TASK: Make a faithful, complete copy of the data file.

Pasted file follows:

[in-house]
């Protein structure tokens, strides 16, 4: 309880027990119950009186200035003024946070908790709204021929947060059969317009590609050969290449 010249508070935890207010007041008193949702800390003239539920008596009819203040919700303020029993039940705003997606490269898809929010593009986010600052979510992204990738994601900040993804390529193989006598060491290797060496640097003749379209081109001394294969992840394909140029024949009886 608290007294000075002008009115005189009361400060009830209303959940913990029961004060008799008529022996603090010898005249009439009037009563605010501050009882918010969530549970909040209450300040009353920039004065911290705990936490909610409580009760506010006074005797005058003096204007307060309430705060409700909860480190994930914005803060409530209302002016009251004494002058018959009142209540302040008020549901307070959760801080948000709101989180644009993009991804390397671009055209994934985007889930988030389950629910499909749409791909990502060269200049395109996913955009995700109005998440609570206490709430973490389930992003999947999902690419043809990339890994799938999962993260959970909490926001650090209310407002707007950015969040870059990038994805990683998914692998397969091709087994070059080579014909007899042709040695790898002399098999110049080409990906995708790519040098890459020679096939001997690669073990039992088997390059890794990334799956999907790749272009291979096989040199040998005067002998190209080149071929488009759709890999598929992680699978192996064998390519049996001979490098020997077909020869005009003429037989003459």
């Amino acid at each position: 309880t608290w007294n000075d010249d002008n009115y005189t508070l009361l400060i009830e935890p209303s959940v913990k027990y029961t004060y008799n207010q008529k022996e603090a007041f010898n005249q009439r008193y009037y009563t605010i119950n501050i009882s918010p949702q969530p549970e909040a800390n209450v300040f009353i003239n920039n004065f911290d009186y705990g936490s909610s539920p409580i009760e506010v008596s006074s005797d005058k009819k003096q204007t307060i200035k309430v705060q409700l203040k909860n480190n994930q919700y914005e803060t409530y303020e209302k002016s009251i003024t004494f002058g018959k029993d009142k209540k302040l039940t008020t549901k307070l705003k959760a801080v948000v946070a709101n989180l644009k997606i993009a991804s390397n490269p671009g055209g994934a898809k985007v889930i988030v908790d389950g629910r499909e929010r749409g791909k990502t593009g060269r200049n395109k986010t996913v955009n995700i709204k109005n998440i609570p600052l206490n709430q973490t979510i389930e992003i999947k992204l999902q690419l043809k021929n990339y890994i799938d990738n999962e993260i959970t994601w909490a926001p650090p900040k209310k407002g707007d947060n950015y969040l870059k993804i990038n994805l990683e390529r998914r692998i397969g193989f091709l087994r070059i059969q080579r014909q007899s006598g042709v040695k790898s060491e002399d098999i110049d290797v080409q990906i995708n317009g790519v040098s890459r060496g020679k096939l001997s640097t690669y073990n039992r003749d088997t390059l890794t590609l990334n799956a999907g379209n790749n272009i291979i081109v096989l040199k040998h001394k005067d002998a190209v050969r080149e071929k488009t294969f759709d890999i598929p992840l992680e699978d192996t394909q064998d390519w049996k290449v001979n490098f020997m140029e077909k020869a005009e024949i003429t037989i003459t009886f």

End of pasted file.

[in-house]
């Protein structure tokens, strides 16, 4: 309880027990119950009186200035003024946070908790709204021929947060059969317009590609050969290449 010249508070935890207010007041008193949702800390003239539920008596009819203040919700303020029993039940705003997606490269898809929010593009986010600052979510992204990738994601900040993804390529193989006598060491290797060496640097003749379209081109001394294969992840394909140029024949009886 608290007294000075002008009115005189009361400060009830209303959940913990029961004060008799008529022996603090010898005249009439009037009563605010501050009882918010969530549970909040209450300040009353920039004065911290705990936490909610409580009760506010006074005797005058003096204007307060309430705060409700909860480190994930914005803060409530209302002016009251004494002058018959009142209540302040008020549901307070959760801080948000709101989180644009993009991804390397671009055209994934985007889930988030389950629910499909749409791909990502060269200049395109996913955009995700109005998440609570206490709430973490389930992003999947999902690419043809990339890994799938999962993260959970909490926001650090209310407002707007950015969040870059990038994805990683998914692998397969091709087994070059080579014909007899042709040695790898002399098999110049080409990906995708790519040098890459020679096939001997690669073990039992088997390059890794990334799956999907790749272009291979096989040199040998005067002998190209080149071929488009759709890999598929992680699978192996064998390519049996001979490098020997077909020869005009003429037989003459």
């Amino acid at each position: 309880t608290w007294n000075d010249d002008n009115y005189t508070l009361l400060i009830e935890p209303s959940v913990k027990y029961t004060y008799n207010q008529k022996e603090a007041f010898n005249q009439r008193y009037y009563t605010i119950n501050i009882s918010p949702q969530p549970e909040a800390n209450v300040f009353i003239n920039n004065f911290d009186y705990g936490s909610s539920p409580i009760e506010v008596s006074s005797d005058k009819k003096q204007t307060i200035k309430v705060q409700l203040k909860n480190n994930q919700y914005e803060t409530y303020e209302k002016s009251i003024t004494f002058g018959k029993d009142k209540k302040l039940t008020t549901k307070l705003k959760a801080v948000v946070a709101n989180l644009k997606i993009a991804s390397n490269p671009g055209g994934a898809k985007v889930i988030v908790d389950g629910r499909e929010r749409g791909k990502t593009g060269r200049n395109k986010t996913v955009n995700i709204k109005n998440i609570p600052l206490n709430q973490t979510i389930e992003i999947k992204l999902q690419l043809k021929n990339y890994i799938d990738n999962e993260i959970t994601w909490a926001p650090p900040k209310k407002g707007d947060n950015y969040l870059k993804i990038n994805l990683e390529r998914r692998i397969g193989f091709l087994r070059i059969q080579r014909q007899s006598g042709v040695k790898s060491e002399d098999i110049d290797v080409q990906i995708n317009g790519v040098s890459r060496g020679k096939l001997s640097t690669y073990n039992r003749d088997t390059l890794t590609l990334n799956a999907g379209n790749n272009i291979i081109v096989l040199k040998h001394k005067d002998a190209v050969r080149e071929k488009t294969f759709d890999i598929p992840l992680e699978d192996t394909q064998d390519w049996k290449v001979n490098f020997m140029e077909k020869a005009e024949i003429t037989i003459t009886f």